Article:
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Facebook Will Happily Tell Advertisers Whether You’re Gay

We already knew Facebook was surreptitiously leaking private profile data — including personally identifiable information, including your name and age, as well as other publicly available stats — to at least 25 advertiser and data firms working with third-party apps. But is the company also revealing your sexuality to paying clients?

Different advertising appears to different users, depending on what you list as your sex and what sex you are “interested in.” But many of these ads (whether illicitly or in a sign of “gays go mainstream!” progress) don’t have any indication they are gay-specific, which means users like you are unaware they’re being targeted to you based on your sexuality. When you click on them, however, you do alert advertisers to which way you swing, according to researchers at Microsoft and the Max Plank Institute:

[W]e set up six Facebook pro?les to check the impact of sexual-preference: a highly-sensitive personal attribute. Two pro?les (male control) are for males interested in females, two (female control) for females interested in males, and one test pro?le of a male interested in males and one of a female interested in females. The age and location were set to 25 and Washington D.C. respectively.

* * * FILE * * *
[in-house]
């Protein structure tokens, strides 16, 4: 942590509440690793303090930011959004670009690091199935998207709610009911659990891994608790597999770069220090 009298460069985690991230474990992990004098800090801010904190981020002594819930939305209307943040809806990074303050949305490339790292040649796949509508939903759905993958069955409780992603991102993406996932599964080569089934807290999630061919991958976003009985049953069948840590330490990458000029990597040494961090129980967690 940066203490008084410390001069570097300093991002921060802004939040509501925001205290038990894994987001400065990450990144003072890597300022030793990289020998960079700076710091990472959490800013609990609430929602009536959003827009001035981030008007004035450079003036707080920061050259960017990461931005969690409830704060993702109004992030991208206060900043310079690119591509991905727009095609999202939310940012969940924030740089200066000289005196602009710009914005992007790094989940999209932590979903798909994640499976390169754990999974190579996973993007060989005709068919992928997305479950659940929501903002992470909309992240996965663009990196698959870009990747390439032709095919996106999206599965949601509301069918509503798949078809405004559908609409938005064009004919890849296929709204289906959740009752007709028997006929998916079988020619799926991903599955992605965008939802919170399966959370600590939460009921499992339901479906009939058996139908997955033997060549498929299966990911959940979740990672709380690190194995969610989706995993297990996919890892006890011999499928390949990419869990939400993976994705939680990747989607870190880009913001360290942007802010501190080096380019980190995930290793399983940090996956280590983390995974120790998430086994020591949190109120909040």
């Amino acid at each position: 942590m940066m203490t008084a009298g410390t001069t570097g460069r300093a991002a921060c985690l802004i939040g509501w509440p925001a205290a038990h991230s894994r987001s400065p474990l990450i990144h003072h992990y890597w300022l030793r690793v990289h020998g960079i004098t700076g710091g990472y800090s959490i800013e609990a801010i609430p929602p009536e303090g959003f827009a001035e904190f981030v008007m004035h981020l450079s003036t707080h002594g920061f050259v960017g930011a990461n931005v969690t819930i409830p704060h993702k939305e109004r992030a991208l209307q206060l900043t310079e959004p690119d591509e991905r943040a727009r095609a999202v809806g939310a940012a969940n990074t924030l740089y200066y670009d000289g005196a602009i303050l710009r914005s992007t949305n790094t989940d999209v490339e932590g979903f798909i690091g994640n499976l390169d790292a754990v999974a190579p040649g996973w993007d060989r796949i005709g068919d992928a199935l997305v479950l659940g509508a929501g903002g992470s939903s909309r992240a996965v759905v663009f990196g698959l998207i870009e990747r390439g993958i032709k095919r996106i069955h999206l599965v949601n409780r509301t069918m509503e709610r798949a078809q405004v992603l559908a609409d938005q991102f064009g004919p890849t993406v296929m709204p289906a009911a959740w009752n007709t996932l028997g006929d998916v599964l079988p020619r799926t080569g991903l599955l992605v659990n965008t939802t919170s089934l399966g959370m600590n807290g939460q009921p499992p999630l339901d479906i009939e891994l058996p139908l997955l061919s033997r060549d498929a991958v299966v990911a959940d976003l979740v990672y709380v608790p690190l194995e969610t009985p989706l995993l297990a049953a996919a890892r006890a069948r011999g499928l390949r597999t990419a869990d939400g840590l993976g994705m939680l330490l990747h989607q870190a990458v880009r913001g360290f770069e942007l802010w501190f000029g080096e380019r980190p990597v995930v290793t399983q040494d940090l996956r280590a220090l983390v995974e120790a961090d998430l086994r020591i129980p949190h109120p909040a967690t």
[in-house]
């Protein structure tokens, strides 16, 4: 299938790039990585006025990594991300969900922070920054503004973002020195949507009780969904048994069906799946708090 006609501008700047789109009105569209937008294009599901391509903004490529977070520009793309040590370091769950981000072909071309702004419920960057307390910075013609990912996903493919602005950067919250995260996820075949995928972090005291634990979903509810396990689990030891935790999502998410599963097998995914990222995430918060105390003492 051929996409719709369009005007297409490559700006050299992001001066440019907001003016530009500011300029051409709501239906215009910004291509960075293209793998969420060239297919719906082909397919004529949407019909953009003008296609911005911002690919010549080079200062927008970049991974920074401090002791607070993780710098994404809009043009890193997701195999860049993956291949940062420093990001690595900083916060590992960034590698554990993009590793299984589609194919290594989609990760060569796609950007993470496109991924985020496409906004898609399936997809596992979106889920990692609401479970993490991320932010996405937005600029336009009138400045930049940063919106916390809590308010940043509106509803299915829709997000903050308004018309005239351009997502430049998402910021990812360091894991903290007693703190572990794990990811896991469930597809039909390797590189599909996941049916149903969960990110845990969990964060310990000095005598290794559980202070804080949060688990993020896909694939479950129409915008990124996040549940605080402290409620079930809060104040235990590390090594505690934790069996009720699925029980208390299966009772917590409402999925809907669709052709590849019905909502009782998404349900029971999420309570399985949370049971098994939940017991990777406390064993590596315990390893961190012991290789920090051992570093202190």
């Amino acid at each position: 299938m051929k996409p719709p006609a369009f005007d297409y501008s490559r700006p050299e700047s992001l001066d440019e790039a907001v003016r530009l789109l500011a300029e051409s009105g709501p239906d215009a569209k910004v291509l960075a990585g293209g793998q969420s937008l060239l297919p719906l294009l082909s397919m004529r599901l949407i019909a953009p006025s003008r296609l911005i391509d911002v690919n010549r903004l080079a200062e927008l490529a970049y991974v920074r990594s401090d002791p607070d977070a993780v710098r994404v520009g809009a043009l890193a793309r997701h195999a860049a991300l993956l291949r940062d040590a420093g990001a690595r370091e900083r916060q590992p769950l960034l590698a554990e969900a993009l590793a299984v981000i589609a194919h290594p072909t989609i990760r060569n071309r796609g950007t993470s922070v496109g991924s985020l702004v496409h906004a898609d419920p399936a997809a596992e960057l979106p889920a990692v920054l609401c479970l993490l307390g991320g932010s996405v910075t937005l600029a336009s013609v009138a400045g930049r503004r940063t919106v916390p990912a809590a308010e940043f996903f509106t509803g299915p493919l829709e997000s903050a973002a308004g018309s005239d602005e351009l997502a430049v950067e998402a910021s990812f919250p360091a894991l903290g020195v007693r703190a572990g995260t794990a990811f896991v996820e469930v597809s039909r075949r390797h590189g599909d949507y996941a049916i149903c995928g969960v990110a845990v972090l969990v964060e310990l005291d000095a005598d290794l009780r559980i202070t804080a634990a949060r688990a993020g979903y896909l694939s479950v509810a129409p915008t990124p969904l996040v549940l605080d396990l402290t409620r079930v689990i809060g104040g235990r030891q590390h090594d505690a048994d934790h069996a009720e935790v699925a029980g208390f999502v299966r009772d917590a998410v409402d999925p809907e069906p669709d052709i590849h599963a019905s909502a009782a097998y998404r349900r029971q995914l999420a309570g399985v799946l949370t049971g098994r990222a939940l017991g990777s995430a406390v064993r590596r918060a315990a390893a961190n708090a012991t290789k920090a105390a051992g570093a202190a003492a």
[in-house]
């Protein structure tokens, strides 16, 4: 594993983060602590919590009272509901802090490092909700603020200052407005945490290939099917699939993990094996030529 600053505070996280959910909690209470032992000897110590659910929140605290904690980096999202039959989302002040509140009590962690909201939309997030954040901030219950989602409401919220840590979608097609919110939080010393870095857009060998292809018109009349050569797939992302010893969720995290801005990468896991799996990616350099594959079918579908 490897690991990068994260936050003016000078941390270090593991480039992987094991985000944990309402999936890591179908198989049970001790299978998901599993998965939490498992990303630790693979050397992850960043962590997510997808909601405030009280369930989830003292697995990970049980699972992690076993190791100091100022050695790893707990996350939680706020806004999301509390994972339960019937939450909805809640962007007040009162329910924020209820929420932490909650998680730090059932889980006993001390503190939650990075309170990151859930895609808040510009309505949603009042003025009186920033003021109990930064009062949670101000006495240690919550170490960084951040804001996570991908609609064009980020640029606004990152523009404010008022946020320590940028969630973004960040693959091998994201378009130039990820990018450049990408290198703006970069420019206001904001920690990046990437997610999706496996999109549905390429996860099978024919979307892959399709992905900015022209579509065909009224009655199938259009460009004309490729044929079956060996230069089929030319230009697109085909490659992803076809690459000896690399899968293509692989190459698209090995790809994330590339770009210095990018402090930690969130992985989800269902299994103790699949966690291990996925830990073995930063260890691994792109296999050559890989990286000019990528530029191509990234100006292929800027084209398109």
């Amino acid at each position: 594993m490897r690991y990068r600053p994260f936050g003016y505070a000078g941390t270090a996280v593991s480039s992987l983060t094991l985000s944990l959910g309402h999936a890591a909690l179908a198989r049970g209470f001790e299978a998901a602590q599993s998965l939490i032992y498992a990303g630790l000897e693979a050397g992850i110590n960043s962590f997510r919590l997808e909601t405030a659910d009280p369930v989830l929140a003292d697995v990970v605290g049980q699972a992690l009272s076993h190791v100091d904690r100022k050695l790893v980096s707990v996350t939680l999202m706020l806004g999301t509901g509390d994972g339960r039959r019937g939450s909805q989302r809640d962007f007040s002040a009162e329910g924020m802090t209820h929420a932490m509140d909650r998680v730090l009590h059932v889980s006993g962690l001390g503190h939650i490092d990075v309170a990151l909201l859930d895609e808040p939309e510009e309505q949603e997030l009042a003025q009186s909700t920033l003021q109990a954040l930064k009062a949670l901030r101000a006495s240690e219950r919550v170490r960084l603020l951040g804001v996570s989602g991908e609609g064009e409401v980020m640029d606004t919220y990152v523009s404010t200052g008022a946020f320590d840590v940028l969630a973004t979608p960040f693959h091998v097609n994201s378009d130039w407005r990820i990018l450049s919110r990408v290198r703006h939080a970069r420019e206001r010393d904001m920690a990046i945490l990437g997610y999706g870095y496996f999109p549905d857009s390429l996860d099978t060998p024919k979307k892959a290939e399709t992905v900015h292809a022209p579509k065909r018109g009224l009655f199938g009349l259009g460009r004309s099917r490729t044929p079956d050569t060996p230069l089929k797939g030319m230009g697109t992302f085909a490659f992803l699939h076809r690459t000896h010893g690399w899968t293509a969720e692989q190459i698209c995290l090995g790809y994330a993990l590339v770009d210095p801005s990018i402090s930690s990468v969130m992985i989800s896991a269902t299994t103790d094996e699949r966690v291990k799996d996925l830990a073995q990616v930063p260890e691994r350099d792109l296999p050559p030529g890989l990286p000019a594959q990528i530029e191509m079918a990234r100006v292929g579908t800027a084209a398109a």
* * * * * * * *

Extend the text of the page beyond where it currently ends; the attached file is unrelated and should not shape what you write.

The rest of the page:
[...] Alarmingly, we found ads where the ad text was completely neutral to sexual preference (e.g. for a nursing degree in a medical college in Florida) that was targeted exclusively to gay men. The danger with such ads, unlike the gay bar ad where the target demographic is blatantly obvious, is that the user reading the ad text would have no idea that by clicking it he would reveal to the advertiser both his sexual-preference and a unique identi?er (cookie, IP address, or email address if he signs up on the advertiser’s site). Furthermore, such deceptive ads are not uncommon; indeed exactly half of the 66 ads shown exclusively to gay men (more than 50 times) during our experiment did not mention “gay” anywhere in the ad text.

Which means, writes Christopher Soghoian: